Lack of alternatives leaves Mets with pivotal Brandon Nimmo decision

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nypost.com


Joel Sherman


Sports


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Lack of alternatives leaves Mets with pivotal Brandon Nimmo decision

Jacob deGrom is in the midst of positioning himself for the largest per-annum contract ever given to any player. Edwin Diaz almost certainly will emerge this offseason as the highest-paid reliever in history. 

They will be the Mets’ most glamorous and most important free agents. But let’s discuss No. 3 on that list. And that isn’t Chris Bassitt, despite how well he has performed this season. If Bassitt leaves, the Mets can still pursue a Nathan Eovaldi or a Jameson Taillon in free agency. 

The one-year starting pitcher free-agent market last offseason netted 2022 success stories such as Tyler Anderson, Andrew Heaney, Jose Quintana, Martin Perez and Michael Wacha (note: four not overpowering lefties, plus Wacha). And that does not include Carlos Rodon and Justin Verlander, who both will use player options to return to this market this offseason; Johnny Cueto, who signed a minor league deal on the brink of the season; and Clayton Kershaw and Adam Wainwright, who signed one-year deals, but stayed exactly where everyone assumed they would. 

In other words, there is effective starting pitching to secure for the keen-eyed buyer. 

But if the Mets let Brandon Nimmo walk in free agency, who will be their center fielder in 2023?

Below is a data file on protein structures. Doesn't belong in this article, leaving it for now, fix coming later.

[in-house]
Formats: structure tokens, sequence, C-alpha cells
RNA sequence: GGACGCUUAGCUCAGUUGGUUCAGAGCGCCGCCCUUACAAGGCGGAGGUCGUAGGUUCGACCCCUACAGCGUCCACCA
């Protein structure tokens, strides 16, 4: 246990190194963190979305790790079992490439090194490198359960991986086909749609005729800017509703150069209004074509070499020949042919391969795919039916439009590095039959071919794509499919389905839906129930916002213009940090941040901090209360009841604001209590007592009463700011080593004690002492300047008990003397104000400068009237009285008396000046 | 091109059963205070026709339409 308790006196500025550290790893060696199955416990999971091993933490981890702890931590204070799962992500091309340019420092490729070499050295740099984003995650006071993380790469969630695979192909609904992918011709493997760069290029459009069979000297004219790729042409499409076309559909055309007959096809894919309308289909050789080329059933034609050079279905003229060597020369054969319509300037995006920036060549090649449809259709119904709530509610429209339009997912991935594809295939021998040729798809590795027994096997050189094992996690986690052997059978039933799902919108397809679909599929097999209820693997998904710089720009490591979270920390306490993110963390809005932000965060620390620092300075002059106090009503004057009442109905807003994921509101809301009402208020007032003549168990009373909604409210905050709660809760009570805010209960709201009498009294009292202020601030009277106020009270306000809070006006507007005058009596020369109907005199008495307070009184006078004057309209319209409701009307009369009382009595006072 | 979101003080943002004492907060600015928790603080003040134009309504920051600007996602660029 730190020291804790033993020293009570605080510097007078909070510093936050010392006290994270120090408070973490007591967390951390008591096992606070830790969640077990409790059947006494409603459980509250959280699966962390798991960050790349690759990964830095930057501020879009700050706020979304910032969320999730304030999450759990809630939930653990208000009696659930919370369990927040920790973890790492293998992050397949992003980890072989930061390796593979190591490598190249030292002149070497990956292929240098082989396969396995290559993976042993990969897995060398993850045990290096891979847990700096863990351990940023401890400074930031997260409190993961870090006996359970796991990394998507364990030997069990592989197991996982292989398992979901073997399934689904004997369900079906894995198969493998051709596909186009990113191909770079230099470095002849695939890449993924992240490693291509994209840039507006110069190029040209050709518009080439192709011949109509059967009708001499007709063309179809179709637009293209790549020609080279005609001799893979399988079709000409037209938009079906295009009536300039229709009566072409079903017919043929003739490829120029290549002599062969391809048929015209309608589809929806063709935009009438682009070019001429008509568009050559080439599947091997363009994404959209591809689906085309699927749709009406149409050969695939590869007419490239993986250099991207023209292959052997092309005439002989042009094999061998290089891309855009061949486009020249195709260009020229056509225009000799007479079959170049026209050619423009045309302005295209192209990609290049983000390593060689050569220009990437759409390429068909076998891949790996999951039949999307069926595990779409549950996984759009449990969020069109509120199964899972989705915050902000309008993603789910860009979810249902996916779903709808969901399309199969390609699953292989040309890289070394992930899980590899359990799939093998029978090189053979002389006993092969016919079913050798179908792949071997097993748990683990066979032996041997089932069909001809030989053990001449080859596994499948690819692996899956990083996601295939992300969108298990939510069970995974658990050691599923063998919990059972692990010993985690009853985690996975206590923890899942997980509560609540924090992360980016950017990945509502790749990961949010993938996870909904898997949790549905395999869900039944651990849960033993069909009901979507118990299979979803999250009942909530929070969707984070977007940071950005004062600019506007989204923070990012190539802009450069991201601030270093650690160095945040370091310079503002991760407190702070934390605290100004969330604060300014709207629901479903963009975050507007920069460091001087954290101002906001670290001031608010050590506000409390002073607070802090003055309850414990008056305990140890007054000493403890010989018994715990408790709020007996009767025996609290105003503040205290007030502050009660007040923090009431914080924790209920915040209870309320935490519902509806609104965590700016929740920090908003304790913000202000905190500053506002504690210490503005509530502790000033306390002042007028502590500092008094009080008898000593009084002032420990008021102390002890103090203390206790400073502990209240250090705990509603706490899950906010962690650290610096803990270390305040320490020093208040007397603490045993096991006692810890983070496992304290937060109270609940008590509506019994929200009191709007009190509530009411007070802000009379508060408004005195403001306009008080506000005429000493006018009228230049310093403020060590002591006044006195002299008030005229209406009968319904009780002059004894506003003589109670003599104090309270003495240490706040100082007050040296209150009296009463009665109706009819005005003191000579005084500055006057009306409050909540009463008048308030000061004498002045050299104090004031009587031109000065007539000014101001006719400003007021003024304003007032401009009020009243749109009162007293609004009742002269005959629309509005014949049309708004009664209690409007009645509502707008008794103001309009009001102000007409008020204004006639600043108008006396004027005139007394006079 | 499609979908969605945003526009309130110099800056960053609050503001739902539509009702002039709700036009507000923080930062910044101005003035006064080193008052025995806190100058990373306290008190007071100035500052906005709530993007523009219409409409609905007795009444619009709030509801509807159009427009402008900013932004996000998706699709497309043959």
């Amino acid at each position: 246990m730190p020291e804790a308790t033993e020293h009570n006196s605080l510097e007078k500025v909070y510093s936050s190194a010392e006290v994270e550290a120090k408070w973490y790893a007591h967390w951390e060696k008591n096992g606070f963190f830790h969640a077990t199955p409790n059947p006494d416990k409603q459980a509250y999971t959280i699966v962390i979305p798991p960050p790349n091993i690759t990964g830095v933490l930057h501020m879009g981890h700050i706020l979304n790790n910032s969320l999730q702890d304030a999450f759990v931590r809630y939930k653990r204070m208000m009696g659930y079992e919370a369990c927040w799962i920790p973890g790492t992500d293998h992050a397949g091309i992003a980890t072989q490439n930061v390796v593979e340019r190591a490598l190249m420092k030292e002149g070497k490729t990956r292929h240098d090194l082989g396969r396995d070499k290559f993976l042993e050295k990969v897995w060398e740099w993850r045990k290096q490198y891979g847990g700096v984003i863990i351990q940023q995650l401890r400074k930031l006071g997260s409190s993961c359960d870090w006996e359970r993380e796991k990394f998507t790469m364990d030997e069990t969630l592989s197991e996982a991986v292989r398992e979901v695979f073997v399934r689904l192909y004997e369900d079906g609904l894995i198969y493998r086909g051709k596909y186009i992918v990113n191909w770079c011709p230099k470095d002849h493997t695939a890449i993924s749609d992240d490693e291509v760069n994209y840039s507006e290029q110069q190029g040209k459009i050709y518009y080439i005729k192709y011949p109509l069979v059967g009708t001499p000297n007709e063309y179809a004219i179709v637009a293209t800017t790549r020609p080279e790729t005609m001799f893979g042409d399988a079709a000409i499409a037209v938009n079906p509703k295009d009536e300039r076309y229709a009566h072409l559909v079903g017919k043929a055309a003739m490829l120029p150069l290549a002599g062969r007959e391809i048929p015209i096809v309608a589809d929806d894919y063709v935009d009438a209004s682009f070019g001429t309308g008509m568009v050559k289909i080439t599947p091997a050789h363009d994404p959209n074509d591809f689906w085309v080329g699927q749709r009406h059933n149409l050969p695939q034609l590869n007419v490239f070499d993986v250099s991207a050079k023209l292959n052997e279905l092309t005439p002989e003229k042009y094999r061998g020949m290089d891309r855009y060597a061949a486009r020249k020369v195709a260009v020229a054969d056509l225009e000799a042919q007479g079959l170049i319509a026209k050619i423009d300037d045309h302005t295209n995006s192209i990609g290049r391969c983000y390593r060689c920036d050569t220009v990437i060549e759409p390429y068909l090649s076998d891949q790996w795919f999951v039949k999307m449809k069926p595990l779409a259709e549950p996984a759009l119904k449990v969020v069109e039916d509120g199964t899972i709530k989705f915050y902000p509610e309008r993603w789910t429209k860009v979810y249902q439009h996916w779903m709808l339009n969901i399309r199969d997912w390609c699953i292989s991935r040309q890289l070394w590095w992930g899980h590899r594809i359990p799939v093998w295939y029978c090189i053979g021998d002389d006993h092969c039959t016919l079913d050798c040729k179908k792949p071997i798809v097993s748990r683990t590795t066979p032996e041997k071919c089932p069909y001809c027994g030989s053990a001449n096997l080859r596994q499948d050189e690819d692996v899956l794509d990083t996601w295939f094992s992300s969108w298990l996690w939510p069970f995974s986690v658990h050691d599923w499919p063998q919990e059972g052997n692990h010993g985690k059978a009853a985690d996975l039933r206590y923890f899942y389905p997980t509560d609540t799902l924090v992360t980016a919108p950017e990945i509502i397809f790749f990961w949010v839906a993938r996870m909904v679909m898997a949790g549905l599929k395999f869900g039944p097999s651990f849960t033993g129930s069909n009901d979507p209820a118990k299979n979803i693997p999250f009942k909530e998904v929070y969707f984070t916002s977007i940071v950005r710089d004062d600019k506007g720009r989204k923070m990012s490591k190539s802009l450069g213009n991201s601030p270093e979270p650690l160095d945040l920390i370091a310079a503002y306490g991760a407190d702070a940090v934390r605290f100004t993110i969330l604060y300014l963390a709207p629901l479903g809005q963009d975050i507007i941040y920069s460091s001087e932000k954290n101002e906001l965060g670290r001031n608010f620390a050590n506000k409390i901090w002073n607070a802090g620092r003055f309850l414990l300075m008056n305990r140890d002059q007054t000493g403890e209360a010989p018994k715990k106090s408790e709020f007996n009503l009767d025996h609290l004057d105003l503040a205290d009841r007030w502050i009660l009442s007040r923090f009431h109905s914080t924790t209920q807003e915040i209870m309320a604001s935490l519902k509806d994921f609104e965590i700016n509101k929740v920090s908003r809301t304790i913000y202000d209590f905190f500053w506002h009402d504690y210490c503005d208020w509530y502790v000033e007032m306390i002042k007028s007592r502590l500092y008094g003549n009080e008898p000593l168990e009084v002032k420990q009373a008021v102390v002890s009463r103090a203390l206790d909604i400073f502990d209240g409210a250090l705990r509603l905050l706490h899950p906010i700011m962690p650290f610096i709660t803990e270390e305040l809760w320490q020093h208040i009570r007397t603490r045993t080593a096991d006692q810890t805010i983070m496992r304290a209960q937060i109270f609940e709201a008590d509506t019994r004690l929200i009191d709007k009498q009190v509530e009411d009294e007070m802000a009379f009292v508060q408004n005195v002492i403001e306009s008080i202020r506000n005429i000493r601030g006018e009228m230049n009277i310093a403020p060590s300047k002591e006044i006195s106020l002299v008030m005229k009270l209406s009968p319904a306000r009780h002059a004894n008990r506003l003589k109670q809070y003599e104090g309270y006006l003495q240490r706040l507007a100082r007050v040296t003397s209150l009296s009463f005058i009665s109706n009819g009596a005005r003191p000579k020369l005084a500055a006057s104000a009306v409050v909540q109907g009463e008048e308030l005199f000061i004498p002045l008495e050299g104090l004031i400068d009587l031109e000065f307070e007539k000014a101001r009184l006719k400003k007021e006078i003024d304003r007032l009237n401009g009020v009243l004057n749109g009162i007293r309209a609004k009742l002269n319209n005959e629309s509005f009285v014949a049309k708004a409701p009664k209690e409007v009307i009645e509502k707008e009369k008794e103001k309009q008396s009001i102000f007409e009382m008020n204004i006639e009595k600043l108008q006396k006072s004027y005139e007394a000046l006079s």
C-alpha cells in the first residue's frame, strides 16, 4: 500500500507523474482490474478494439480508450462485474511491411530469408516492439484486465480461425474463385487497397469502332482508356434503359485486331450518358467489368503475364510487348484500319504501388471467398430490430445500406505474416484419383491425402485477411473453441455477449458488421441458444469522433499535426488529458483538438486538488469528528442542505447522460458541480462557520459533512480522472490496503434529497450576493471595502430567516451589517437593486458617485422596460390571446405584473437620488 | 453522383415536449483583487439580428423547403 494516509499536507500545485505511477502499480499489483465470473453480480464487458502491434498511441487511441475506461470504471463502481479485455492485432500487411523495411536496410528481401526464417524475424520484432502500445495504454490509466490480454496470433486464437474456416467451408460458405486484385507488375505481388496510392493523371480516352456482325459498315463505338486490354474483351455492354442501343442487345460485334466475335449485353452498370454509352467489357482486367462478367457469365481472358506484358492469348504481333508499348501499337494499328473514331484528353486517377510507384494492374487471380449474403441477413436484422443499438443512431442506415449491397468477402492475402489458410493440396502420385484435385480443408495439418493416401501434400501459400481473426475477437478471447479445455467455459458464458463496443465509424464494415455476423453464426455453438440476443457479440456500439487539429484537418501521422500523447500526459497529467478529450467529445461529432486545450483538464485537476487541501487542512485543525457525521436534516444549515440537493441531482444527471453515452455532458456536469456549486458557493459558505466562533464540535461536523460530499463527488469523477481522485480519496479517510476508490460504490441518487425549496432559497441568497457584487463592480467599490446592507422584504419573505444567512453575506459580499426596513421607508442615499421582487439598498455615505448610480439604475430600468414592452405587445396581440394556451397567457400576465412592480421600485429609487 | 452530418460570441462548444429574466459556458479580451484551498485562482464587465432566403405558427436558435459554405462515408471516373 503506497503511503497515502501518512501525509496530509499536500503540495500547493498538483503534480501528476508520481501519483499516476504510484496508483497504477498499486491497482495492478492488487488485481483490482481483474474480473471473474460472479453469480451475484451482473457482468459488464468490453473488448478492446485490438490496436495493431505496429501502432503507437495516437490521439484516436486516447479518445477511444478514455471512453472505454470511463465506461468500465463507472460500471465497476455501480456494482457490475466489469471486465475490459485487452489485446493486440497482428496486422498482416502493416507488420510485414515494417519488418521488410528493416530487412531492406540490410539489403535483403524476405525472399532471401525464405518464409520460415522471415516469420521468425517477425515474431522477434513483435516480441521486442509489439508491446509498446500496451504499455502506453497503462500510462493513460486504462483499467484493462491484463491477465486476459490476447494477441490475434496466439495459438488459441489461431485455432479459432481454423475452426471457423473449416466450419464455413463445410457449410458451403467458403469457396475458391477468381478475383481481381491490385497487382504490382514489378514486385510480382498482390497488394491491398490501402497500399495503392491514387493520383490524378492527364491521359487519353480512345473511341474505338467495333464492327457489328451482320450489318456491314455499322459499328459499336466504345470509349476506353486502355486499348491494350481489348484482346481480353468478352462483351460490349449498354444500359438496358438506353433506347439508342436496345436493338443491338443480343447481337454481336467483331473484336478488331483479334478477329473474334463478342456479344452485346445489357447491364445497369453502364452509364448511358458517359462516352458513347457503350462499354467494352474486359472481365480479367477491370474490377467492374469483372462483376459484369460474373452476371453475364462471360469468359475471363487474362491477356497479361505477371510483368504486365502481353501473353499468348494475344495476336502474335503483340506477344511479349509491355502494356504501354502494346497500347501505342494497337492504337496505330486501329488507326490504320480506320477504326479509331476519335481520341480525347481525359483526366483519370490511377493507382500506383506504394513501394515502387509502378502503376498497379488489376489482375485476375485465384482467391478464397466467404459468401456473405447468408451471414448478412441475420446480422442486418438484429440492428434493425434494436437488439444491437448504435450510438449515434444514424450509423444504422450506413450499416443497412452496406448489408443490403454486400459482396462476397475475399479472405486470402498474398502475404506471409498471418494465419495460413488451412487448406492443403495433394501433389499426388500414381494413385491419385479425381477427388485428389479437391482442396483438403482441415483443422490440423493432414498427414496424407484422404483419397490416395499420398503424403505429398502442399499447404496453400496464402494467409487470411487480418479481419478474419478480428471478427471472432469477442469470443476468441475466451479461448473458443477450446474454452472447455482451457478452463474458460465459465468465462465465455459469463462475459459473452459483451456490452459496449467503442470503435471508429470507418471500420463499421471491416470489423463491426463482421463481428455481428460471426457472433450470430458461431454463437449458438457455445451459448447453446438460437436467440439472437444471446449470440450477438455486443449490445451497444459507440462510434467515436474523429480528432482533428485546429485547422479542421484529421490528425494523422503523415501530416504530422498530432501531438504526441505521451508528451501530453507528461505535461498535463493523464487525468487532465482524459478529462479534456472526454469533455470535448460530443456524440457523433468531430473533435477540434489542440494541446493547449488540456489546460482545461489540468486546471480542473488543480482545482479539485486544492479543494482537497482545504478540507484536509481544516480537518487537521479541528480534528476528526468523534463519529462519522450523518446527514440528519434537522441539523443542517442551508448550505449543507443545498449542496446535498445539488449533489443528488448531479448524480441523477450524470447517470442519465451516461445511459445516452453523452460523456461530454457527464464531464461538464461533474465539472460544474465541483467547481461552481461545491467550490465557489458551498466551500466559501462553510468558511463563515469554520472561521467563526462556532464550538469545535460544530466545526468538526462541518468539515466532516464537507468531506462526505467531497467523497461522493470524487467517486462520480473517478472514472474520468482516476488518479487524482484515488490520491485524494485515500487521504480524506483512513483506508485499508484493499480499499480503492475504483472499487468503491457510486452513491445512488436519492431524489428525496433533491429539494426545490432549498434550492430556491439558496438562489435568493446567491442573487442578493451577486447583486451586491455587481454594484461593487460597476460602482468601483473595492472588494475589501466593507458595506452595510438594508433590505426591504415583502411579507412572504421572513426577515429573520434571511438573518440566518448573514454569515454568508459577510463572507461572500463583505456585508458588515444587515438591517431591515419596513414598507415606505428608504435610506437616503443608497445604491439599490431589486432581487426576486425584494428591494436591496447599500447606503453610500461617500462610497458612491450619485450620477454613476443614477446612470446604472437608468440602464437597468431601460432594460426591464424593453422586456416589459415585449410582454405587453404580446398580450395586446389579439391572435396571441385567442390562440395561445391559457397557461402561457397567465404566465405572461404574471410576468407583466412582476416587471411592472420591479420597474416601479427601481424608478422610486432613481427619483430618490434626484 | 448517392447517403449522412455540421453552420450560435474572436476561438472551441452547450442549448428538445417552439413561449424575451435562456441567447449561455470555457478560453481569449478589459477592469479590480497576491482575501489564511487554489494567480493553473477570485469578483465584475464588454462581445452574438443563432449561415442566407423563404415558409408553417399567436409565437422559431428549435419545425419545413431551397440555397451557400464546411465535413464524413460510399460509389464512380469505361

Starling Marte can return to the position, but that the Mets went with Nimmo this year said something, yes, about Nimmo, but also about Marte, who will play at 34 next year. Alex Ramirez’s prospect status grew this year. But he won’t even turn 20 until January and has yet to reach Double-A. 

Brandon Nimmo steals a home run away from Dodgers third baseman Justin Turner in a game at Citi Field in August.
Brandon Nimmo steals a home run away from Dodgers third baseman Justin Turner in a game at Citi Field in August.
Charles Wenzelberg/New York Post

The Mets can try to outbid the Yankees for Aaron Judge, but I don’t think they will go there. And, even if they do, Judge has shown he is capable in center, but you don’t want to play him there full time. The Yankees gave up a capable lefty starter (Jordan Montgomery) for an injured center fielder, Harrison Bader, to begin the process of lessening Judge’s workload beginning next week and to have someone for the position next year — because finding someone to play center field is not easy. 

The Yankees know that all too well, having pretty much wasted $223 million combined on the baton pass of Jacoby Ellsbury to Aaron Hicks.

Nimmo will be the second best outfielder on the free-agent market this offseason, behind Judge. After Nimmo, the next best free-agent center fielder is … That’s a good question. Is it Adam Duvall? He was having a down season that ended in late July when he needed surgery to repair his left wrist. A.J. Pollock? He will play at 35 next season, is mainly a corner outfielder these days and essentially is a version of what the Mets had last year with Kevin Pillar. 

Jackie Bradley Jr., Kevin Kiermaier and Brett Phillips are strong defenders who exist between offensively challenged and automatic outs. The Dodgers might non-tender Cody Bellinger, who since winning the NL MVP in 2019 with 47 homers and a 1.015 OPS, had 39 homers from 2020-22 with a .640 OPS.